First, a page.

from the United States Patent and Trademark Office, Patent
Trial and Appeal Board in No. IPR2016-00636.
Ellsworth Quillin, Foley & Lardner LLP, Washington, DC,
argued for appellant. Also represented by Ruben Jose
Rodrigues, Boston, MA; Michael Robert Houston, Richard
Spencer Montei, Chicago, IL.
Gregory F. Ahrens, Wood, Herron & Evans, LLP, Cincinnati,
OH, argued for appellee. Also represented by Brett A. Schatz.
Newman, O'Malley, and Taranto, Circuit Judges.
Taranto, Circuit Judge.
Components, Inc., which manufactures and sells a variety of
ceramic capacitors, owns U.S. Patent No. 6, 661, 639, which
describes and claims single-layer ceramic capacitors with
certain features. Competitor AVX Corporation manufactures and
sells a variety of electronic components, including
capacitors. AVX petitioned the Patent and Trademark Office
(PTO) for an inter partes review (IPR), under 35 U.S.C.
§§ 311-319, of all 21 claims of the ʼ639
patent, asserting several grounds for unpatentability based
on obviousness under 35 U.S.C. § 103. The Patent Trial
and Appeal Board, acting pursuant to delegated authority,
see 37 C.F.R. §§ 42.4, 42.108, instituted
a review of all claims under 35 U.S.C. § 314. In August
2017, the Board issued a final written decision under 35
U.S.C. § 318. Although it held claims 13-16 and 18
unpatentable, the Board held that AVX had failed to establish
unpatent-ability of all other claims, i.e., claims
1-12, 17, and 19-21 (the "upheld claims").
does not appeal the Board's decision as to the
unpatentable claims, but AVX appeals the Board's decision
as to the upheld claims. Presidio responds to AVX on the
merits but also argues that AVX, though it has a statutory
right to appeal, see 35 U.S.C. §§ 141,
319, lacks the standing required by Article III of the
Constitution to appeal the Board's decision. Because we
conclude that AVX lacks standing, we dismiss the appeal and
do not reach the merits of the Board's ruling on the
specification of the ʼ639 patent describes the relevant
features of the claimed capacitors. Each capacitor has a
dielectric layer sandwiched between two "end
blocks," which are made from "composite
material" that is either conductive or covered by a
conductive coating. ʼ639 patent, col. 3, lines 9-23. In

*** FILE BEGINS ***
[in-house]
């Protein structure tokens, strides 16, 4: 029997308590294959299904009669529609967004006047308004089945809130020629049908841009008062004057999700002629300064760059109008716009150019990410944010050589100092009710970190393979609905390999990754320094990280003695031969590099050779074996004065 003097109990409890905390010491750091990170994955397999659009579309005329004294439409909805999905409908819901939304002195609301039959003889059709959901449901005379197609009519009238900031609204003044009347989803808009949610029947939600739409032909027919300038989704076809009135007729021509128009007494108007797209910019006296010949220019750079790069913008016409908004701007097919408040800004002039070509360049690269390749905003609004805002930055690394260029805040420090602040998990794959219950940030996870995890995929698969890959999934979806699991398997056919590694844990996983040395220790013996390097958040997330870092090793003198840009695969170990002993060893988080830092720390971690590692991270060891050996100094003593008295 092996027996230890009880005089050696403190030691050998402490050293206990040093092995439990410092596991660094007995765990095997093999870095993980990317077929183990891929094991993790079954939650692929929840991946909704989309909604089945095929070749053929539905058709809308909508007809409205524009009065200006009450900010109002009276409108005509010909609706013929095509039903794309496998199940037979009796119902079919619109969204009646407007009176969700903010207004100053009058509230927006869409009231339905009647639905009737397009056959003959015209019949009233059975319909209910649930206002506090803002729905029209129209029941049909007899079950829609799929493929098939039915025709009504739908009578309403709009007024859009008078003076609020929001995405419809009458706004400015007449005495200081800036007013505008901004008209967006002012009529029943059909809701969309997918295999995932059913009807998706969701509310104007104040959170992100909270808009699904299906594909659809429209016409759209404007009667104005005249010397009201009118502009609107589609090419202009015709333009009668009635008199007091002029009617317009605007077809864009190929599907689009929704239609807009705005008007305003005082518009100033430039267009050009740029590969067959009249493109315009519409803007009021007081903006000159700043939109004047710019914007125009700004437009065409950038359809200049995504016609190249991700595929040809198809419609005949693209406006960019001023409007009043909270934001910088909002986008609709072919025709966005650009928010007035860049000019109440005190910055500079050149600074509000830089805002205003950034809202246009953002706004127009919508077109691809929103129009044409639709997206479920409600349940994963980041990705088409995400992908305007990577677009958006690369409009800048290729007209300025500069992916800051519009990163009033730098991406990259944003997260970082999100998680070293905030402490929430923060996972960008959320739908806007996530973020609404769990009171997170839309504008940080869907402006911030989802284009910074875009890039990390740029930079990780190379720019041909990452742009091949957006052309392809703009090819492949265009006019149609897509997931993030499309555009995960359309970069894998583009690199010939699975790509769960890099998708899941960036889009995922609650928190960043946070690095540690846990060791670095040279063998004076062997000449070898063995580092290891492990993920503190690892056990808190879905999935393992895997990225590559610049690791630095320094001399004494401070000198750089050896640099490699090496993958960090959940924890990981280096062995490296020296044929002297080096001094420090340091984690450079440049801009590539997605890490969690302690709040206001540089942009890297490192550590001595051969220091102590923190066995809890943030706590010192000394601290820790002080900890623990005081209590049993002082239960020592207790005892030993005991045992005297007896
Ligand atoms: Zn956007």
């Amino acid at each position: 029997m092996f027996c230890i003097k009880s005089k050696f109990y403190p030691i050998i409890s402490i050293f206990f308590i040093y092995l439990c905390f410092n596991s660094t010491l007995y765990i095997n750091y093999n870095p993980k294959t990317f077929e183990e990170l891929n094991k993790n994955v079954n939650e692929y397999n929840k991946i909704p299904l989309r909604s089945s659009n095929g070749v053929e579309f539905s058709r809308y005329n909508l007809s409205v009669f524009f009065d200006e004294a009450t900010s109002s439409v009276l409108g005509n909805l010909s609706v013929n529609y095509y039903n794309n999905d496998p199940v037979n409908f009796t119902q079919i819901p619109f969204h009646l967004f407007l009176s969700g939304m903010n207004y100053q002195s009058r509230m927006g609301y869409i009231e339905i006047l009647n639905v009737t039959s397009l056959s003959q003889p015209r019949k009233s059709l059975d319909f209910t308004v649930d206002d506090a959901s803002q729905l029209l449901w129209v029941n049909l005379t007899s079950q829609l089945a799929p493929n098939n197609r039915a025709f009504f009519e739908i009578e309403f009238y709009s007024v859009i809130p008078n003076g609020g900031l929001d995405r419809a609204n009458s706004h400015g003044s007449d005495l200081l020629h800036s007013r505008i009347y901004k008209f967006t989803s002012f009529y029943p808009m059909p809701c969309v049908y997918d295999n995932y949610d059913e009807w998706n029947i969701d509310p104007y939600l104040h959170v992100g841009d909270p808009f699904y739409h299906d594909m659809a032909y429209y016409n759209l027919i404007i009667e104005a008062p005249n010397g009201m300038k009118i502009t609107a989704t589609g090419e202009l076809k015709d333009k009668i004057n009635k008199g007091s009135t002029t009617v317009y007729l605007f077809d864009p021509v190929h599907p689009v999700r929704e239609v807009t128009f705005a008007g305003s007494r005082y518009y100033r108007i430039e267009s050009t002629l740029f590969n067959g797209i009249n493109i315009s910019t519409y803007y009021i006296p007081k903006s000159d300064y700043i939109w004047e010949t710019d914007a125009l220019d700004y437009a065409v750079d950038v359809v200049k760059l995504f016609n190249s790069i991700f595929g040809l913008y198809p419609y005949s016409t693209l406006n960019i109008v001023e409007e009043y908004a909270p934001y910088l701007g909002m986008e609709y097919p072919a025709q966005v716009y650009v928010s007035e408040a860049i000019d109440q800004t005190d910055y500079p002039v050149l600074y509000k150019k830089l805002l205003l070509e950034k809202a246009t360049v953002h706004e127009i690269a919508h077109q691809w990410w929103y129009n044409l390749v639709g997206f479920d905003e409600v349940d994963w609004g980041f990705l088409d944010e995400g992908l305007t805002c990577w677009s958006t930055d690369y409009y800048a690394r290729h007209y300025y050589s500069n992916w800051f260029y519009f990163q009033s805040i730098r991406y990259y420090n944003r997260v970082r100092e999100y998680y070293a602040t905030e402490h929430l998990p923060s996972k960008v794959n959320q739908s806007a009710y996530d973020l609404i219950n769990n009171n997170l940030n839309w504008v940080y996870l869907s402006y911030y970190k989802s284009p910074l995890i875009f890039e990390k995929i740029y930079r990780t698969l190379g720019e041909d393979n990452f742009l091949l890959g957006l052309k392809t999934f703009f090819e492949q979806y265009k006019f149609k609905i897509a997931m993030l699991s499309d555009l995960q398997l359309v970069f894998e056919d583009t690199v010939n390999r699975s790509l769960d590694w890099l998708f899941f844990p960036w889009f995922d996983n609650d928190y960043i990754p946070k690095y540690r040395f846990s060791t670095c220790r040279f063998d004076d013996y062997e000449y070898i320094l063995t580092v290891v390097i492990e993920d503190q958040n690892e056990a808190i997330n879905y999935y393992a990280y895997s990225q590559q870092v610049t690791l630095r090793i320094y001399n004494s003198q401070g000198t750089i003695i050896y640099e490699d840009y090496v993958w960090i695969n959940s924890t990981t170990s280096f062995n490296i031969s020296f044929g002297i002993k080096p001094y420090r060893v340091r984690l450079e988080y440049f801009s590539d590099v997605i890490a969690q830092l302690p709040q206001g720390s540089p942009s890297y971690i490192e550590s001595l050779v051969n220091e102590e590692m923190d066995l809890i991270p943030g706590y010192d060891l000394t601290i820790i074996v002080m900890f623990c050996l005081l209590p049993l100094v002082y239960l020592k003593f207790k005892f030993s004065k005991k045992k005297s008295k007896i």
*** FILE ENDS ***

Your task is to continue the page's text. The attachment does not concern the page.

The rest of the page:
some embodiments described in the specification, and in all
claims in dispute on appeal, each capacitor has a
"buried metallization" in the dielectric layer,
which is connected to the end blocks by at least one
conductive, metal-filled "via." Id., col.
7, lines 46-60. The buried metallization varies the
capacitance of the device. Id., col. 7, lines 60-61.
The dielectric and composite-material layers are laminated
together, cut into chips, and sintered to produce monolithic
capacitors that are structurally sound. Id., col. 3,
lines 2-9. The capacitors are cheap and easy to produce, and
the thin dielectric layers give them high capacitances.
is illustrative for present purposes:
1. A capacitor comprising:
an essentially monolithic structure comprising at least one
composite portion sintered with a ceramic dielectric portion,
a buried metallization in the dielectric portion and at least
one conductive metal-filled via extending from the buried
metallization to the composite portion,
wherein the composite portion includes a ceramic and a
conductive metal, the capacitor further characterized by a
feature selected from the group consisting of:
(a)the composite portion comprises the conductive metal in an
amount sufficient to render the composite portion conductive,
wherein the composite portion provides an electrical lead for
attaching the capacitor to a metallic surface trace on a
printed circuit board; and
(b) a metallization area partially between the composite
portion and the ceramic dielectric portion, and a conductive
metal coating on faces of the composite portion not sintered
to the ceramic dielectric portion, whereby the conductive
metal coating provides an electrical lead for attaching ...